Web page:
It doesn't matter now, so I can see why you could shoot an SD wedding for someone for free before deciding to splash the cash, but I'm sure the OP has knowledge of when it's good and bad to spend his cash. He's been in the game before, so he's aware as to what he wants / needs to do.

No need for the back and forth arguments that are unfamiliar here and why most of us continue to post here - just helpful responses, rather than you're right, I'm wrong type posts a la Facebook and it's mundane threads.

P.s. shot 4K at my last wedding for ceremony, and I can highly recommend it as a back up camera... it's an amazing benefit that can be used to powerful effect, but also means that you'd need a LOT of storage for back up. I'll continue to shoot 4K at the back, and 1080p on either side of my ceremonies, but I don't recommend 4K if your storage solution is below 30TB. I have a 20TB server, and know that I'd find it extremely difficult to store a full wedding season on it when my GH cameras run at 200mb/s and then a 4K file at the end of it.
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Old May 2nd, 2015, 05:12 PM   #40
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Re: Getting Back into the game...need advice

Craig (and OP), the Sony AX33 is a 4K capable camera, and roughly a functional equivalent of the older CX and PJ Handycams.

I'm sure there are some differences, but as a current (under $1K retail list) offering, it would be worth considering, though I myself would like to see more samples, the ones so far come out with the AX100 having a better picture... I feel like the AX100 is the superior camera image wise, for a little more in the used market. But of course the AX33 is smaller, lighter, and has the Magic eyeball system that is so good for handheld... so it has potential uses. If I find one used cheap enough, I wouldn't mind replacing the PJ760/710's I sold (replaced by the AX100)!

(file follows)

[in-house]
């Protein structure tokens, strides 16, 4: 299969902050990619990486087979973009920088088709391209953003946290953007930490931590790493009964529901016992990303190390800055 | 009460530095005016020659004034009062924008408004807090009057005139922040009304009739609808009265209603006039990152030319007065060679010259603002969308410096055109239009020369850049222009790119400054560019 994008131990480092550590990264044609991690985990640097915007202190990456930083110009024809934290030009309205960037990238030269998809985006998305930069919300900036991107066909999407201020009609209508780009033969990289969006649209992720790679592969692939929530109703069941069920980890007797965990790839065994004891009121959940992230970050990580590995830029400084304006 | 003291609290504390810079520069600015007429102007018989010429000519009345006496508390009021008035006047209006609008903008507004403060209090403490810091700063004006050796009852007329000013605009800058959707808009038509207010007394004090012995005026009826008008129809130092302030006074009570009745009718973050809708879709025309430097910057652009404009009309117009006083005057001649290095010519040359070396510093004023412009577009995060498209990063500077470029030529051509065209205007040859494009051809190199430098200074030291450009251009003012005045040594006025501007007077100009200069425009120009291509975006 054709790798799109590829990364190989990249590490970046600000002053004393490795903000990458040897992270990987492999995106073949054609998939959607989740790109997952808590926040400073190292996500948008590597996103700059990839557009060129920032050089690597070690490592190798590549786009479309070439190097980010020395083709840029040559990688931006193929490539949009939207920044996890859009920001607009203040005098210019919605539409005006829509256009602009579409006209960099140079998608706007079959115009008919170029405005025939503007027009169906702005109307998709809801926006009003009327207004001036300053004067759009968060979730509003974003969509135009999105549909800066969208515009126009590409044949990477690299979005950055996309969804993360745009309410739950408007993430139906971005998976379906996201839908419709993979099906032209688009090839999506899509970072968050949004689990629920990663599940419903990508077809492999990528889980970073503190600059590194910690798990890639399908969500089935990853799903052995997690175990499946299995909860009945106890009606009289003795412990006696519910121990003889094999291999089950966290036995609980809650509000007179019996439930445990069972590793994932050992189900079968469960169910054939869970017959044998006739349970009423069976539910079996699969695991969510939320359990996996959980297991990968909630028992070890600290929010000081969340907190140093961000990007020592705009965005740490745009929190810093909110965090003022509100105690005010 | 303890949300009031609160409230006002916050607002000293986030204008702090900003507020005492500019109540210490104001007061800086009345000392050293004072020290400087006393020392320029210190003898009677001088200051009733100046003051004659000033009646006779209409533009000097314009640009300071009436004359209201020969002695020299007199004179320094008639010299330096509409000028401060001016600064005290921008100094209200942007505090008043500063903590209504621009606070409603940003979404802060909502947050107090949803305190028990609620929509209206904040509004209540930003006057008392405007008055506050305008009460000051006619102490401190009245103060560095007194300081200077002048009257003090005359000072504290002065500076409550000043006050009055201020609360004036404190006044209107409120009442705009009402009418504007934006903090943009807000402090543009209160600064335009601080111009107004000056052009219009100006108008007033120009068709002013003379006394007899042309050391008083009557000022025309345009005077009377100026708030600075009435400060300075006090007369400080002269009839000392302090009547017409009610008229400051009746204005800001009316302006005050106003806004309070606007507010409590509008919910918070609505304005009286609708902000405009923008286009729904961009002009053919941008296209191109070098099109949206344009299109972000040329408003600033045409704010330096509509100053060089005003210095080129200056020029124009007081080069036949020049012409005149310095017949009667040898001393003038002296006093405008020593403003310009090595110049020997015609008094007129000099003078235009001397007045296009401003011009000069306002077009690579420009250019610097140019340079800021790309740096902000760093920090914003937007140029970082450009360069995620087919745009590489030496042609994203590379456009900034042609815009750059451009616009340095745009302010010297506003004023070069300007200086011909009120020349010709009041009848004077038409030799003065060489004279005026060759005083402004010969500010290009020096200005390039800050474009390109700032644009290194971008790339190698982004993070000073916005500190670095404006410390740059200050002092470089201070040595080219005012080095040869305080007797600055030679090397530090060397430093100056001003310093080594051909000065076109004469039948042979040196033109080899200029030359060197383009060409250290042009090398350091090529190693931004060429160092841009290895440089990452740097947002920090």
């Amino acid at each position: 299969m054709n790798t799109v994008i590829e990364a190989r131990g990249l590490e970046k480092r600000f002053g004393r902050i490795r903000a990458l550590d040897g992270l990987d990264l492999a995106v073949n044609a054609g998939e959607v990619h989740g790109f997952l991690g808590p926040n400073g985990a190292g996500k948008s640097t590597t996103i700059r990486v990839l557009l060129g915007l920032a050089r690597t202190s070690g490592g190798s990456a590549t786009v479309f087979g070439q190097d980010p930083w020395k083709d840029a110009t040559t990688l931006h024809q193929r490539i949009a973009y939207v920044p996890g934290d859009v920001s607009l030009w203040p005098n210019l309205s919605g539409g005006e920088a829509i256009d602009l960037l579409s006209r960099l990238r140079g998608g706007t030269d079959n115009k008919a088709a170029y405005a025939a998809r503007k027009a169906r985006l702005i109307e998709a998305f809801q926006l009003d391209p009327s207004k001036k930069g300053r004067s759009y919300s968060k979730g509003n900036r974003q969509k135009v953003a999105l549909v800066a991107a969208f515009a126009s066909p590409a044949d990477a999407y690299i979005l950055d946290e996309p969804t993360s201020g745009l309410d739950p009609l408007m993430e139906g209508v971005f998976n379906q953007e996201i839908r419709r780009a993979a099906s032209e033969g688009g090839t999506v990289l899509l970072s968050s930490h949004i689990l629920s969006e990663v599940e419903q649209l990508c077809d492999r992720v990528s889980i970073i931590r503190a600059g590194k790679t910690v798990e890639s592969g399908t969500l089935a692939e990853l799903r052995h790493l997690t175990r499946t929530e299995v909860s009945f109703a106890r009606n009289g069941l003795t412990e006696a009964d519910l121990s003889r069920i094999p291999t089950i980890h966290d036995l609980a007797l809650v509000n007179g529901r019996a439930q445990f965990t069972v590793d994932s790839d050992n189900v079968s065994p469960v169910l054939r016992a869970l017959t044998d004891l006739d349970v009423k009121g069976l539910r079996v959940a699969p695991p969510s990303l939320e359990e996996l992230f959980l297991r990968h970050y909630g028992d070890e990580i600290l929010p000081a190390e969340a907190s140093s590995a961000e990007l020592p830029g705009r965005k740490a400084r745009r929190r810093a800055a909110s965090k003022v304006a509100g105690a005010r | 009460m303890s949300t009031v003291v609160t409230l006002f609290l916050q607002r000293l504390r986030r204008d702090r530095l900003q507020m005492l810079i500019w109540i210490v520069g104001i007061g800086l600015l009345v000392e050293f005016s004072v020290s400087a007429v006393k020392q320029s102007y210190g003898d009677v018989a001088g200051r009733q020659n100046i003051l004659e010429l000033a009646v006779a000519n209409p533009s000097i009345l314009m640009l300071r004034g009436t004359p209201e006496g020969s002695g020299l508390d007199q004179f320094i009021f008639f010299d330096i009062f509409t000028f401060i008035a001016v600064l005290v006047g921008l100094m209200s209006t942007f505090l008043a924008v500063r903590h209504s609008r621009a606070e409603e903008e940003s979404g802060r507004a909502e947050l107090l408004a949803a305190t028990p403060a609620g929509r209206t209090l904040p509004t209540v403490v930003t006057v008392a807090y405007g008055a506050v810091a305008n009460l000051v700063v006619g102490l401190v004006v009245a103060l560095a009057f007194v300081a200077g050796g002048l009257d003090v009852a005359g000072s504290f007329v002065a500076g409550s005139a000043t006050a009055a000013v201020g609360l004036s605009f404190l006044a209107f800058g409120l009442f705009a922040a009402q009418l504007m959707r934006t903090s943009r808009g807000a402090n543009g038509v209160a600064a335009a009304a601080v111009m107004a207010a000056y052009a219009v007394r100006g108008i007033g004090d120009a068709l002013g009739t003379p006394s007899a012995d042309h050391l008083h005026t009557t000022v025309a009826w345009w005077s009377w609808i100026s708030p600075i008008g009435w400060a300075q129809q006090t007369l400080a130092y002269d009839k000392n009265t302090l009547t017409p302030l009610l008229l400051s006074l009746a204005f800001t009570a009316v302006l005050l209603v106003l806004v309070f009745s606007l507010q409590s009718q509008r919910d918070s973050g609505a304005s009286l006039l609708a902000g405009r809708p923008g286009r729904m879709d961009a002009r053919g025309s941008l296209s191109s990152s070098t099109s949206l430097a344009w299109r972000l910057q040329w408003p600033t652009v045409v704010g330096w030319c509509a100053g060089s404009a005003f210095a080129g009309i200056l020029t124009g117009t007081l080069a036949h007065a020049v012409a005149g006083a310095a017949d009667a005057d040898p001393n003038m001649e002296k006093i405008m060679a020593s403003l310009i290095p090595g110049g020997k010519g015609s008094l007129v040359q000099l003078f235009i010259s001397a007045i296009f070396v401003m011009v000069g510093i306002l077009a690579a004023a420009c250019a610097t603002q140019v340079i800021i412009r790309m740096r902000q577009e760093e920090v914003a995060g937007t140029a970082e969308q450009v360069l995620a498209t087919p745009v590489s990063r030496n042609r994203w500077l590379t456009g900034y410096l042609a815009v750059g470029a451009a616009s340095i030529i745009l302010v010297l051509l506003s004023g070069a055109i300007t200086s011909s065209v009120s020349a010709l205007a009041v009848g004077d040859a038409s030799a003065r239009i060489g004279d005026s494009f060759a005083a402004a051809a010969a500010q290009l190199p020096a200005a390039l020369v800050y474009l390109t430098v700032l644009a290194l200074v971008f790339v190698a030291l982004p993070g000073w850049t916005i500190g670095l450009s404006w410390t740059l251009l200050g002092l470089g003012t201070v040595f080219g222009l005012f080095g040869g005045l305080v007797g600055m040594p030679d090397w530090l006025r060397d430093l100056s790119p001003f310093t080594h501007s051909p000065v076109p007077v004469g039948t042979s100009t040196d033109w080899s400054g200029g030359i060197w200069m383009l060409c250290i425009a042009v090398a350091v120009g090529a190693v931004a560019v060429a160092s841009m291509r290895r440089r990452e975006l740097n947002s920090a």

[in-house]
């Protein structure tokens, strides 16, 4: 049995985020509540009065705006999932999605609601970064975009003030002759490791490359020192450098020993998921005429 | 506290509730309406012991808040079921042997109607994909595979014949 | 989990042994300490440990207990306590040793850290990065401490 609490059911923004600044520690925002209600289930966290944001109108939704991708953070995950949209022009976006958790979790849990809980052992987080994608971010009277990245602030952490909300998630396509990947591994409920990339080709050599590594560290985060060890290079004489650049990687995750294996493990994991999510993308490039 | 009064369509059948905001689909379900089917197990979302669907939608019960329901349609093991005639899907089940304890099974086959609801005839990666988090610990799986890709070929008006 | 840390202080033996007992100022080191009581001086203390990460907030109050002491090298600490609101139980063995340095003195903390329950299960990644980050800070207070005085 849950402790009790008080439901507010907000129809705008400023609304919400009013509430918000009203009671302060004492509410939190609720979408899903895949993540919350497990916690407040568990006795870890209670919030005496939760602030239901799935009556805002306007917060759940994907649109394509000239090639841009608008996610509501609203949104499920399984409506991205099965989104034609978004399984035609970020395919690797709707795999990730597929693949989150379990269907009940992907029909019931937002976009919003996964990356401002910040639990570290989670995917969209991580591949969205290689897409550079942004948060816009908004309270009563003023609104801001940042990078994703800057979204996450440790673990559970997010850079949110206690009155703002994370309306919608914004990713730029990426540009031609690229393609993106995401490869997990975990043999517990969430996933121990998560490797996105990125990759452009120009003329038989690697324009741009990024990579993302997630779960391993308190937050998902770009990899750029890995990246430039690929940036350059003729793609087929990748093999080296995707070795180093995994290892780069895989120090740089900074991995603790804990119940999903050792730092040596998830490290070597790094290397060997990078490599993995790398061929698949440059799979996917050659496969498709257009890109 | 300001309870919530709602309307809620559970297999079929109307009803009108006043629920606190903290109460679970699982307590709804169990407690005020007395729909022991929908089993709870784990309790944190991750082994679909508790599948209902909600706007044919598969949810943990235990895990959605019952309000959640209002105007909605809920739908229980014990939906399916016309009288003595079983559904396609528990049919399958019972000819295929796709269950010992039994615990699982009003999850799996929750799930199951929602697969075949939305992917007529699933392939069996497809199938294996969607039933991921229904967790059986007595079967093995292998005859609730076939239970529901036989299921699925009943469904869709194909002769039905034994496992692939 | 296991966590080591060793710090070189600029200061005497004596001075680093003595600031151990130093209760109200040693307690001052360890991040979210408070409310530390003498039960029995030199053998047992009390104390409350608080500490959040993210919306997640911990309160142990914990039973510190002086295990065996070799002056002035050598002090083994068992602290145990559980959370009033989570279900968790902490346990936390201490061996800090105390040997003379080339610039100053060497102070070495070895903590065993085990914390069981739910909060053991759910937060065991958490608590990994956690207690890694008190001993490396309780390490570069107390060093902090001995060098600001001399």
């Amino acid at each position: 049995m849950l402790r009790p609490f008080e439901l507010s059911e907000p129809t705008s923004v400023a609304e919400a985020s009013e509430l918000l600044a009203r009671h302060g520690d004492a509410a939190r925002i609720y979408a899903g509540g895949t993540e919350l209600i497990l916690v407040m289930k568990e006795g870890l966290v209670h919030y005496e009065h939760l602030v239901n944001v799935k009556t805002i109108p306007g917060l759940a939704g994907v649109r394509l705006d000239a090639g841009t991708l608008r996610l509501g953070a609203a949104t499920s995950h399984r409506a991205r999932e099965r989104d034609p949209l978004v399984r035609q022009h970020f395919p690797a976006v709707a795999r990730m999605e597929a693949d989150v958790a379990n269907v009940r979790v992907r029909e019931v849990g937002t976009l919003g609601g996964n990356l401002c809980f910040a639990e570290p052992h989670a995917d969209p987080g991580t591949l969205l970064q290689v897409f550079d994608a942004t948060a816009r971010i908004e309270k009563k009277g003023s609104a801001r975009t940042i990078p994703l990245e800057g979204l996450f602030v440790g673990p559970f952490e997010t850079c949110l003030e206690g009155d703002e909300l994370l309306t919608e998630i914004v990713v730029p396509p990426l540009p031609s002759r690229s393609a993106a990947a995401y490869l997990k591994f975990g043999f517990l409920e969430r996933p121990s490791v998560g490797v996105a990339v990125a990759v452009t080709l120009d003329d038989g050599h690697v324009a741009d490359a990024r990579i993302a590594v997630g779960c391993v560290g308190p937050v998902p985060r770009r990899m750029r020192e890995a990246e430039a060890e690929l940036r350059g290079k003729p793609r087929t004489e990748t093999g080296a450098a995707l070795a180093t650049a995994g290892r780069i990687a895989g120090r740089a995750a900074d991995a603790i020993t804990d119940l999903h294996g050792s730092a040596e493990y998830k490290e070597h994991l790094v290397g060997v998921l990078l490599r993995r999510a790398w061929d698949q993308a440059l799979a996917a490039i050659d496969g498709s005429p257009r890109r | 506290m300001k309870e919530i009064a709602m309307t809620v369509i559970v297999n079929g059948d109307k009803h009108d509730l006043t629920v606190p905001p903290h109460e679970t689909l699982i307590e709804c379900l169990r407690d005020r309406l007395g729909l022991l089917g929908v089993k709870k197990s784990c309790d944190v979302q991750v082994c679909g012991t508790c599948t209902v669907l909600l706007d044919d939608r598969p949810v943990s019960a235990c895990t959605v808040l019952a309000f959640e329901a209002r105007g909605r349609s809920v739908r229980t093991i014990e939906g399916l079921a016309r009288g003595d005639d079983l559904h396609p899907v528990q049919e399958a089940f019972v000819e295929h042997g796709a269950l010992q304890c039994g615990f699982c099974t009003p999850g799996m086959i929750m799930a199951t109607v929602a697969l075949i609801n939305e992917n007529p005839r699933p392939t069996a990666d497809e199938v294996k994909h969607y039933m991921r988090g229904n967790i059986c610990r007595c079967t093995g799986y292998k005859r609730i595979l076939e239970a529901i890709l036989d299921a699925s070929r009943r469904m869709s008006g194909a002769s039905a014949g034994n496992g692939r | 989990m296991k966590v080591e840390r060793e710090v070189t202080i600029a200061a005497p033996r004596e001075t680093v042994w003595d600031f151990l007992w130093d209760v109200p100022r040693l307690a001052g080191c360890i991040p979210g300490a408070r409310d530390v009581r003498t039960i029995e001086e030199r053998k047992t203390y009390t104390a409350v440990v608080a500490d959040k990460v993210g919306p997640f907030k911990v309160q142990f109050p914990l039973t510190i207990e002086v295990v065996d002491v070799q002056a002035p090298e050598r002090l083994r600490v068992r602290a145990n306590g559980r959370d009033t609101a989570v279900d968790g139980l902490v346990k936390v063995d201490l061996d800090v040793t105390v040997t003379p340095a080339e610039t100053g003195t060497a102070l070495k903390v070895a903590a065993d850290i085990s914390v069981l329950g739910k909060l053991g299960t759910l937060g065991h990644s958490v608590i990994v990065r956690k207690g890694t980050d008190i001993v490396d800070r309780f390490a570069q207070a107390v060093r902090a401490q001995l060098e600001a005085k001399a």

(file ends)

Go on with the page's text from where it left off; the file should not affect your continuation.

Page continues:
I picked up a 4K action cam on the cheap to see how the small sensor looks, and it's not bad.... same sensor that is in the AX33 I believe. Still trying to figure out whether the 170 degree "fisheye" field of view will be of any practical use... other than one heckuva "dashcam"!
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Old May 3rd, 2015, 06:51 AM   #41
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Re: Getting Back into the game...need advice

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Craig (and OP), the Sony AX33 is a 4K capable camera, and roughly a functional equivalent of the older CX and PJ Handycams.